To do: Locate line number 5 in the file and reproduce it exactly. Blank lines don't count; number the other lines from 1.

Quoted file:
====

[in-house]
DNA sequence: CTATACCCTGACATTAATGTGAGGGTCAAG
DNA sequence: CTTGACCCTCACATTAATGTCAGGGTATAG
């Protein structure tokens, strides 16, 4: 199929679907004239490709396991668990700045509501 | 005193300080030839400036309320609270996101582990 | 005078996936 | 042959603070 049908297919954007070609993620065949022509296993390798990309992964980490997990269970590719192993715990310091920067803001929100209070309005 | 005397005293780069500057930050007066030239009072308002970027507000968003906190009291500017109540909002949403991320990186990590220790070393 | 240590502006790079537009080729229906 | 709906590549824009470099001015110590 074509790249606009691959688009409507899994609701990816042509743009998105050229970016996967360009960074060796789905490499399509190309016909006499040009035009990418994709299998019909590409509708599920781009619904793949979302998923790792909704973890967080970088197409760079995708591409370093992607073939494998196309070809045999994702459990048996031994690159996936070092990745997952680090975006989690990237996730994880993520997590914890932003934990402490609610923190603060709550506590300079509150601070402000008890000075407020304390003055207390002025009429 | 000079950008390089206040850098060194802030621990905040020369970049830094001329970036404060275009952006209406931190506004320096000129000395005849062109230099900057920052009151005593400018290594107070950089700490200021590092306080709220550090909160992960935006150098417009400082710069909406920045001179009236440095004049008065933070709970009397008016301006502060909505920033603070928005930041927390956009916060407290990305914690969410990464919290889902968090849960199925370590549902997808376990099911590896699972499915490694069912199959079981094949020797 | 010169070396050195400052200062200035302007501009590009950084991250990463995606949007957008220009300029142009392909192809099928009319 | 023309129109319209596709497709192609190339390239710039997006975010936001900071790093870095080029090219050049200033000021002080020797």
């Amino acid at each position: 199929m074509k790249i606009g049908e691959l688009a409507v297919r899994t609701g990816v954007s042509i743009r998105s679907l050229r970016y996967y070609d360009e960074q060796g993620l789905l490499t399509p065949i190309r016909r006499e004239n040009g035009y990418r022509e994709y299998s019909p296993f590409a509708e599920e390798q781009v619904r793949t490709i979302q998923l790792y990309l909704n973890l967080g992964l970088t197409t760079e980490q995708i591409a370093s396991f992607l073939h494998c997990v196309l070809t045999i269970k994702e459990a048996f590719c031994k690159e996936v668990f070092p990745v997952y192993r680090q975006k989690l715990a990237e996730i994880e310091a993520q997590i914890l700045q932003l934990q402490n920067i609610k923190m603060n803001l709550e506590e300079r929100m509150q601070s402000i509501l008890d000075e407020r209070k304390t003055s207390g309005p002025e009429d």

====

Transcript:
């Amino acid at each position: 199929m074509k790249i606009g049908e691959l688009a409507v297919r899994t609701g990816v954007s042509i743009r998105s679907l050229r970016y996967y070609d360009e960074q060796g993620l789905l490499t399509p065949i190309r016909r006499e004239n040009g035009y990418r022509e994709y299998s019909p296993f590409a509708e599920e390798q781009v619904r793949t490709i979302q998923l790792y990309l909704n973890l967080g992964l970088t197409t760079e980490q995708i591409a370093s396991f992607l073939h494998c997990v196309l070809t045999i269970k994702e459990a048996f590719c031994k690159e996936v668990f070092p990745v997952y192993r680090q975006k989690l715990a990237e996730i994880e310091a993520q997590i914890l700045q932003l934990q402490n920067i609610k923190m603060n803001l709550e506590e300079r929100m509150q601070s402000i509501l008890d000075e407020r209070k304390t003055s207390g309005p002025e009429d």